“Friend to Friend: Family Traditions,” Liahona, August 2004, F12–F13
I grew up in South Africa. South Africa has wonderful game parks where wild animals such as lions, elephants, giraffes, and zebras roam free. When I was a boy, our family would often visit these game parks. Seeing the beauty of the animals and the wilderness was always a spiritual experience. It gave me a love for the creations of the Lord. Visiting South Africa’s game parks is a tradition my wife, Diane, and I have continued with our own four children.
Other traditions I grew up with that have continued in my own family today are family prayer and scripture study. Although we were not members of The Church of Jesus Christ of Latter-day Saints when I was a boy, my parents had strong Christian roots and taught us good values.
Our regular prayer and scripture study prepared us for when the missionaries knocked on our door. I was 20 years old at the time. We immediately recognized the truths the missionaries were teaching as we learned about modern prophets, the Book of Mormon, and the Restoration of the gospel. As I read the Book of Mormon, from the very first verse I knew it was true. Our entire family was soon baptized.
I hope you young children will look forward to being baptized and receiving the gift of the Holy Ghost. I did not receive those blessings until I was 20, so I remember well what it was like not to have the power of this gift in my life. I read the Bible every day starting when I was a young boy, but I understood the scriptures so much better after I received the gift of the Holy Ghost.
Even at a very young age, children can feel the influence of the Holy Ghost. I remember a family home evening in which tears started streaming down the cheeks of our five-year-old daughter, Chanel. I thought her brother, Christopher, might have pinched her or something, so I asked, “Chanel, why are you crying?” She answered, “Daddy, I feel so happy.”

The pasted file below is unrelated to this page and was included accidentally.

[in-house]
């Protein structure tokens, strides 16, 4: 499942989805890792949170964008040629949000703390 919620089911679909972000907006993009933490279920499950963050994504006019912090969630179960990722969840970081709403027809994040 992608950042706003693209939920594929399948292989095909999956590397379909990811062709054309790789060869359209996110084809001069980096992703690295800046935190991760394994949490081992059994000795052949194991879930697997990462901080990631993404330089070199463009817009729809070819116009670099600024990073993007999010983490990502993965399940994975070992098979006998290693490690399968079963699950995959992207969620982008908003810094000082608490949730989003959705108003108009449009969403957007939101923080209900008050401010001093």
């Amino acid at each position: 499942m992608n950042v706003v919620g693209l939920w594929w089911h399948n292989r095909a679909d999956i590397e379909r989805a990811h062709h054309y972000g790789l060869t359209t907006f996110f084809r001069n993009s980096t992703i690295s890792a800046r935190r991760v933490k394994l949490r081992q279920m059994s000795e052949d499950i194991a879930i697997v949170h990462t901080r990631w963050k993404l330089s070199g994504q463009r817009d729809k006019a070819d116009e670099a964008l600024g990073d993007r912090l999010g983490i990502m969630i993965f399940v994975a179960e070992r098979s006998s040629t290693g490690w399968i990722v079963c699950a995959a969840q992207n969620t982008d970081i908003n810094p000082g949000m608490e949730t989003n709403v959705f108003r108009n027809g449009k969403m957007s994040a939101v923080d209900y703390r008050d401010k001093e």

I can’t remember what the family home evening lesson was about, but I stopped and said, “Chanel, what you’re feeling is the power and influence of the Holy Ghost.” She replied, “Yes, Daddy, I know that is true.” Like Chanel, you can feel the happy, peaceful feeling, which will tell you when something is right or true.
The Holy Ghost will also help you to do what is right, even when that seems very difficult. I hope you children will never be afraid to stand up for what is right. I still remember an experience I had in primary school. Primary school includes first through seventh grades. When I was about 12 and in my final year of primary school, the head boy, who was supposed to be the school leader, was actually the school’s biggest bully. He and three or four of his pals would go around teasing other kids.
I was new at the school, so one day he tried to intimidate me. When he discovered I would not respond to his intimidation, he gave up and bullied other kids, especially the weaker ones. One day when I saw this happening, I walked over and told him to stop. I said that if he did not stop I would defend the smaller boy. There stood the bully with his three or four friends, surrounding this small, timid boy and myself. It was very scary. I thought they were going to beat me up. To my surprise, the bully withered under my words. He and his friends made some smart remarks and left.
Throughout the rest of the year I continued to defend other boys from these bullies. Others started to do so too, until the bullies gradually lost all their power and influence. Children, the lesson I learned from this experience was that when we do things for the right reason, even when it is very difficult, the Lord will bless us and help us. He needs courageous people to stand up and defend what is right and reduce the influence of evil. You are never too young to begin doing so. When you stand for what is right, you will discover that good triumphs.